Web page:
Clearly. As John Kroes so aptly puts it in his “5 Terrifying Origin Stories…” article for Cracked, “Old-timey England sure hated them some children.”

All this nightmarish source material begs a really interesting question: Why do we still sing these songs? Why did anyone ever sing them?

To soothe our children – assuming they’re too young to understand, or somehow able to sever the soft, rhythmic melodies from their ominous lyrics?

To terrorize our children into good behavior? As we’ve seen, there’s a stockpile of evidence supporting this theory.

To sooth ourselves? Because maybe the act of playing out our deepest fears will somehow prevent them from actually coming to pass. Stephen King would go with this theory. The Spanish poet Federico Garcia Lorca would agree with him.

Lorca believed the main purpose of a lullaby was to express, and in turn relieve, the inevitable worries of a mother. That is to say, lullabies are basically Mommy therapy. I buy that.

Ever since my boys were born, I’ve sung them to sleep at night. On certain nights some songs just get me right where it counts and I find myself fighting back tears. Like the eve of the first time I left them for two weeks straight and I sang Gillian Welch’s “Dear Someone”.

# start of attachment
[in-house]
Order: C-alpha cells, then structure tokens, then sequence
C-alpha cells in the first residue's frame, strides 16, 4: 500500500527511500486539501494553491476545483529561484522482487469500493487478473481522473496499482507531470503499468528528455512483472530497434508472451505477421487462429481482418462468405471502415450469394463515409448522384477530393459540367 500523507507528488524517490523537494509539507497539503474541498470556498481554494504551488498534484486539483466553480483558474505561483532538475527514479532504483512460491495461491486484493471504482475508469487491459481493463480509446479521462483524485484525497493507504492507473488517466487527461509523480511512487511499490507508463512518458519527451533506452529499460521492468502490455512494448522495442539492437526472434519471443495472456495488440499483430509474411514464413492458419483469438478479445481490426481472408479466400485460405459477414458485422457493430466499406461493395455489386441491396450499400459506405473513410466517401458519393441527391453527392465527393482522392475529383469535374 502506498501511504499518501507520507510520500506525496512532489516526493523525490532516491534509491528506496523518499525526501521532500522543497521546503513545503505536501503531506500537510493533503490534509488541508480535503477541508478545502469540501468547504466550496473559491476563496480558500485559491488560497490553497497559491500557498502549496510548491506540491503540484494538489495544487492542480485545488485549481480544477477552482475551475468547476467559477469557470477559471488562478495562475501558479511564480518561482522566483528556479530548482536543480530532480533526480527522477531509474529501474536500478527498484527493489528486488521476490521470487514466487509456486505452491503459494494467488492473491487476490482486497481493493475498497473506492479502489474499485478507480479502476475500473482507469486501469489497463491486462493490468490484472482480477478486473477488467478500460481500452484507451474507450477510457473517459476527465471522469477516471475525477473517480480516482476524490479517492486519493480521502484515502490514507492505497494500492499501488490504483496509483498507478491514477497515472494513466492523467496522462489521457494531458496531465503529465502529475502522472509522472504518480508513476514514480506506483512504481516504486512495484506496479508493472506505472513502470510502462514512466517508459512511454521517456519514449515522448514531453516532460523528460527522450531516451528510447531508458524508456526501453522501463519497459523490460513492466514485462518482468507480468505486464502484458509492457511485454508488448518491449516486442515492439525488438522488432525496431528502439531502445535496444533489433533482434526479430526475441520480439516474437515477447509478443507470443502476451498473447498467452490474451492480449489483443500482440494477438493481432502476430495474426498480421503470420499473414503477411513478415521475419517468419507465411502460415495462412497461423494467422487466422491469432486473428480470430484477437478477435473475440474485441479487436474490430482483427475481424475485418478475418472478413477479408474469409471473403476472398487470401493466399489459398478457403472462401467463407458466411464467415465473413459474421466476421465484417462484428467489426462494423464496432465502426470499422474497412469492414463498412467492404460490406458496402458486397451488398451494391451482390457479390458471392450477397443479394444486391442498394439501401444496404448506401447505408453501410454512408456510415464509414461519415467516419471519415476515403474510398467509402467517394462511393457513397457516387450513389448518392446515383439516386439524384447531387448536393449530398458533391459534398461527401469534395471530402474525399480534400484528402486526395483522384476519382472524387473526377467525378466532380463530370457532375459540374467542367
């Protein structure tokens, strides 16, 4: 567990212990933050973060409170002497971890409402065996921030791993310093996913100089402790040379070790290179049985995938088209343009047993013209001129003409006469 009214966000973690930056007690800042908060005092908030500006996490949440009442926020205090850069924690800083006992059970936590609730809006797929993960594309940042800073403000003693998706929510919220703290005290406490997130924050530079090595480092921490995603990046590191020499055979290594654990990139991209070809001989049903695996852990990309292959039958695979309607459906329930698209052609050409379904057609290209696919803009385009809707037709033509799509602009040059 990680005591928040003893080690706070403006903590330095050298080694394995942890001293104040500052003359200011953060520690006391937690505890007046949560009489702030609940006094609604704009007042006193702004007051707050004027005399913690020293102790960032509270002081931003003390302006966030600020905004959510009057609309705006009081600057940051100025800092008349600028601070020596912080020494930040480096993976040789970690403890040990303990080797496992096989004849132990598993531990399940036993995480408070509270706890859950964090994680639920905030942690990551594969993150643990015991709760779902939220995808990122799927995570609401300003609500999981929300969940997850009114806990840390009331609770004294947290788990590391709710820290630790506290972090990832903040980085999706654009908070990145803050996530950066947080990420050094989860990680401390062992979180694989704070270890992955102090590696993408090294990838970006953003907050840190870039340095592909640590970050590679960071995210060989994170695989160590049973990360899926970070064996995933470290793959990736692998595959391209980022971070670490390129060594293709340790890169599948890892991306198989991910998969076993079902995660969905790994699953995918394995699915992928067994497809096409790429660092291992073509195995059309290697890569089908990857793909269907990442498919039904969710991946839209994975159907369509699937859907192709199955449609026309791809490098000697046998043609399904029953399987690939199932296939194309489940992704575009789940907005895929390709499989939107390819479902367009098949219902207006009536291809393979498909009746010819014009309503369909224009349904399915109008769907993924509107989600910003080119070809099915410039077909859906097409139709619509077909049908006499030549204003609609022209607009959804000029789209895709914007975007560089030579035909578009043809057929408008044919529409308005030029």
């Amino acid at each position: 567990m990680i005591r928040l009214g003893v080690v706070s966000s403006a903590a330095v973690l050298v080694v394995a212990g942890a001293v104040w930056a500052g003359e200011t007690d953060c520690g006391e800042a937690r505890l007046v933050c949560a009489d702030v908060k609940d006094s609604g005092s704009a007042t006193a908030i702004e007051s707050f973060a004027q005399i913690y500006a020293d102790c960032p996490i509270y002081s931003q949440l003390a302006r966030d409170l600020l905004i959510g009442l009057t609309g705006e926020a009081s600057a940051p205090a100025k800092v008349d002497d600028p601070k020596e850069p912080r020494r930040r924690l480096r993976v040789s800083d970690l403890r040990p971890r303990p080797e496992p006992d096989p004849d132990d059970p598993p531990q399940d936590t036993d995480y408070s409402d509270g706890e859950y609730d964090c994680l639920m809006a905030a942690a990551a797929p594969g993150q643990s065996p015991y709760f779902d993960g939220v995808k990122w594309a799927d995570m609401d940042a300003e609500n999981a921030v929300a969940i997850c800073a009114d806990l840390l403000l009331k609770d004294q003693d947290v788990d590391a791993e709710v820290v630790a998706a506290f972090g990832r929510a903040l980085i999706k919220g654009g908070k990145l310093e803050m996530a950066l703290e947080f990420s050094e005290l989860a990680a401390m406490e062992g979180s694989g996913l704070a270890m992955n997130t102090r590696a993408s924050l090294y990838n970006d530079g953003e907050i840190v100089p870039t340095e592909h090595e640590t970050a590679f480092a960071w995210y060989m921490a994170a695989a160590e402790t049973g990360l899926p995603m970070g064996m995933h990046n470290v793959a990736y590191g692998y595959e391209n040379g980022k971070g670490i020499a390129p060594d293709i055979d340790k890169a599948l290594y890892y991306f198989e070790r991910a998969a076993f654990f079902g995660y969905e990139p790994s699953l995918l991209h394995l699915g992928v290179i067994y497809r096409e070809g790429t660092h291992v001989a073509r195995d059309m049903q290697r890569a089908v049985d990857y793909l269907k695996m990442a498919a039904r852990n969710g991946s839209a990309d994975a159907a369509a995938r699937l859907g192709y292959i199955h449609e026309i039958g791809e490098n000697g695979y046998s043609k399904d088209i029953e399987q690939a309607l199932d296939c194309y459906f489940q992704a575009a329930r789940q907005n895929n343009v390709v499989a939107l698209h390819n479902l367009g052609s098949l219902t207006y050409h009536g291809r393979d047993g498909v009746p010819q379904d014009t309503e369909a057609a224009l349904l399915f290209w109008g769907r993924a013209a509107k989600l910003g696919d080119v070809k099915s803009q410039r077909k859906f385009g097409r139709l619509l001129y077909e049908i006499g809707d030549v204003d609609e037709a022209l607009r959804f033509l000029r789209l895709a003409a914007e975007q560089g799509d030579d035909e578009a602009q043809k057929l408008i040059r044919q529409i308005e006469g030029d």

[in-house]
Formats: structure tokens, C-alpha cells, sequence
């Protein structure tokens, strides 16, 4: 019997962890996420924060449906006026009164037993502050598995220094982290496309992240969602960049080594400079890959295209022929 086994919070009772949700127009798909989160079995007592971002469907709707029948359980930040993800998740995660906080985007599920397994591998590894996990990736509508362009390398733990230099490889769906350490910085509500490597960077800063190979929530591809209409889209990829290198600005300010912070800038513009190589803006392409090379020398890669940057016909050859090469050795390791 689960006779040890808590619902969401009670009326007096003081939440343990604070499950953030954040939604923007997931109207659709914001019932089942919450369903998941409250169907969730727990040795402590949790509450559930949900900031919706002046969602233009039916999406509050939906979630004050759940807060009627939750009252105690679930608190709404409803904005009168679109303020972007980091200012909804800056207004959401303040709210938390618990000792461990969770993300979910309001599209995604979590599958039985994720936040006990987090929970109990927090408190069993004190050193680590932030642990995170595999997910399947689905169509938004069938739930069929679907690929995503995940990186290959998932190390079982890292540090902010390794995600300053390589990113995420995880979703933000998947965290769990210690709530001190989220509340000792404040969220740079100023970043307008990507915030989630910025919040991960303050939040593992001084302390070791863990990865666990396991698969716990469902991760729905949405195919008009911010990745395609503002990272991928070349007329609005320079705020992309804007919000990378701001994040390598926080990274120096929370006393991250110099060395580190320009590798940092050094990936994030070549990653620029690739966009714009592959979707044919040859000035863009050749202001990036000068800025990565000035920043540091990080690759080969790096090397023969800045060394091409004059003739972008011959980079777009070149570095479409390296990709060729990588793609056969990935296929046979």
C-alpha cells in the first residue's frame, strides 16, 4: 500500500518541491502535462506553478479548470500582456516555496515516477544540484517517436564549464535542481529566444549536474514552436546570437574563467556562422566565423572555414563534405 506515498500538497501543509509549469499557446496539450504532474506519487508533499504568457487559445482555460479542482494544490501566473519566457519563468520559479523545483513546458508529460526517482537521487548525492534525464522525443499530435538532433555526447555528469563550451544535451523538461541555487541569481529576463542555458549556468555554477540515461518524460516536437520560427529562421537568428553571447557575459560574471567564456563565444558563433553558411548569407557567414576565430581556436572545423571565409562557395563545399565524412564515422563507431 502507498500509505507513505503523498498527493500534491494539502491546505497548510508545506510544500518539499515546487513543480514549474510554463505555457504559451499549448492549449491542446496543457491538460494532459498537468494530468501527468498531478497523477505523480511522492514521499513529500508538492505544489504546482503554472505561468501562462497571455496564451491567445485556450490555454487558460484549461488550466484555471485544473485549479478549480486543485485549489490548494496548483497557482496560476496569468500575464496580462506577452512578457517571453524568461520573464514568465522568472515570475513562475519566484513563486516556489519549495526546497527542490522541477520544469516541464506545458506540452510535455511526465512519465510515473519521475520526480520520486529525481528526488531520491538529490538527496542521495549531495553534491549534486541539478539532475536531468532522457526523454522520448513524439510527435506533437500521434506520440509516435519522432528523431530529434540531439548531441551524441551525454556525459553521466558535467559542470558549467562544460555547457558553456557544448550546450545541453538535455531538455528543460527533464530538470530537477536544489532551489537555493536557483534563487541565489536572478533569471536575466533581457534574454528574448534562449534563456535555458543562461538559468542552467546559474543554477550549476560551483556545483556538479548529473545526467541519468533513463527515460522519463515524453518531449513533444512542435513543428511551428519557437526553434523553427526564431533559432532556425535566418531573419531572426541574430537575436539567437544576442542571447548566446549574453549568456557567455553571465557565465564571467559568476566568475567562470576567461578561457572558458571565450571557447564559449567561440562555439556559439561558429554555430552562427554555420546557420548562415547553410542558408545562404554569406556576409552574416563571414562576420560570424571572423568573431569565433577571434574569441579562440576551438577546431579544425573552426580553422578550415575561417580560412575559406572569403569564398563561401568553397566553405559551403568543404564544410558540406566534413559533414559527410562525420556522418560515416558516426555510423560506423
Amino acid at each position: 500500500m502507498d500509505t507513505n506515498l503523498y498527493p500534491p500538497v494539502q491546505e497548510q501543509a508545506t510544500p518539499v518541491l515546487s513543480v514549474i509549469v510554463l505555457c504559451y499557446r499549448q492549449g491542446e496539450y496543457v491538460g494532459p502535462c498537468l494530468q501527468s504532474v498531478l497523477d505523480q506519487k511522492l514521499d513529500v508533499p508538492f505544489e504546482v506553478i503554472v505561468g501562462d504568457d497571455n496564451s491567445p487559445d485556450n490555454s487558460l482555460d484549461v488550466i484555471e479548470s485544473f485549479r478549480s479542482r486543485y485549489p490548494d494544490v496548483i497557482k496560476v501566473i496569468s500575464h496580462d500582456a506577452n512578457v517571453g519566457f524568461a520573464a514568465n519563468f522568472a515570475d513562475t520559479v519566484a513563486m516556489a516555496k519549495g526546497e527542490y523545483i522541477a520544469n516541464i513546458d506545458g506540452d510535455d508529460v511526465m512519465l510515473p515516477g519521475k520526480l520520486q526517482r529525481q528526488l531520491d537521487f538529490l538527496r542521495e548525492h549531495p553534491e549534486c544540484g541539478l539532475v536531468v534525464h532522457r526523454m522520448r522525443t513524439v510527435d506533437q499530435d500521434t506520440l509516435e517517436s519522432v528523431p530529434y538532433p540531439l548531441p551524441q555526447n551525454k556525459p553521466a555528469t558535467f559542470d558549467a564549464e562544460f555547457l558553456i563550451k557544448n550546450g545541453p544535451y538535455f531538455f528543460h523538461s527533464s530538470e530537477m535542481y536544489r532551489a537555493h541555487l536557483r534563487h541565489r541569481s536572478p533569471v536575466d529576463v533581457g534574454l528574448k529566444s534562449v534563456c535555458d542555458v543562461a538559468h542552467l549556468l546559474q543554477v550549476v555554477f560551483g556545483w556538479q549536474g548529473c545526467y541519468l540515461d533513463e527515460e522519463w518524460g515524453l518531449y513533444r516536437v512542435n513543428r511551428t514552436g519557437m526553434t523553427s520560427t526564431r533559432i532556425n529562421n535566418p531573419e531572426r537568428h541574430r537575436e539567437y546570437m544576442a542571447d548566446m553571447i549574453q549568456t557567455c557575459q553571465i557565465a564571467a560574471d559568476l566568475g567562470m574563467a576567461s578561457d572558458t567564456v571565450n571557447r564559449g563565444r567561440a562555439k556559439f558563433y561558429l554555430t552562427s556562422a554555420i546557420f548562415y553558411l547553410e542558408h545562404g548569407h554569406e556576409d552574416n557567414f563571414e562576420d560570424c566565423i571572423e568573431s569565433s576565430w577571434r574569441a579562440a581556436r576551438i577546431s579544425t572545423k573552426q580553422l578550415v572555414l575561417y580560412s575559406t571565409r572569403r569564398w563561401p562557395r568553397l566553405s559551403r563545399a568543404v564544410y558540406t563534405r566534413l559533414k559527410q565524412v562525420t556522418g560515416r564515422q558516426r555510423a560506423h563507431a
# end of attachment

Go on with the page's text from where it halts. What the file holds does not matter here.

When they asked why I was crying, I didn’t say that it was because I was praying they would have happy, full, un-messed up lives even if my plane crashed and I never returned. But that’s what that song was about for me that night… Rush little wind over the deep for now I’ve begun. Hurry and take me straight into the arms of my dear someone. It made me feel better to sing those fears out loud.

So as long as my kids keep asking for “One more song, please, Mumma,” I’m going to keep singing them, unsettling ironies be damned.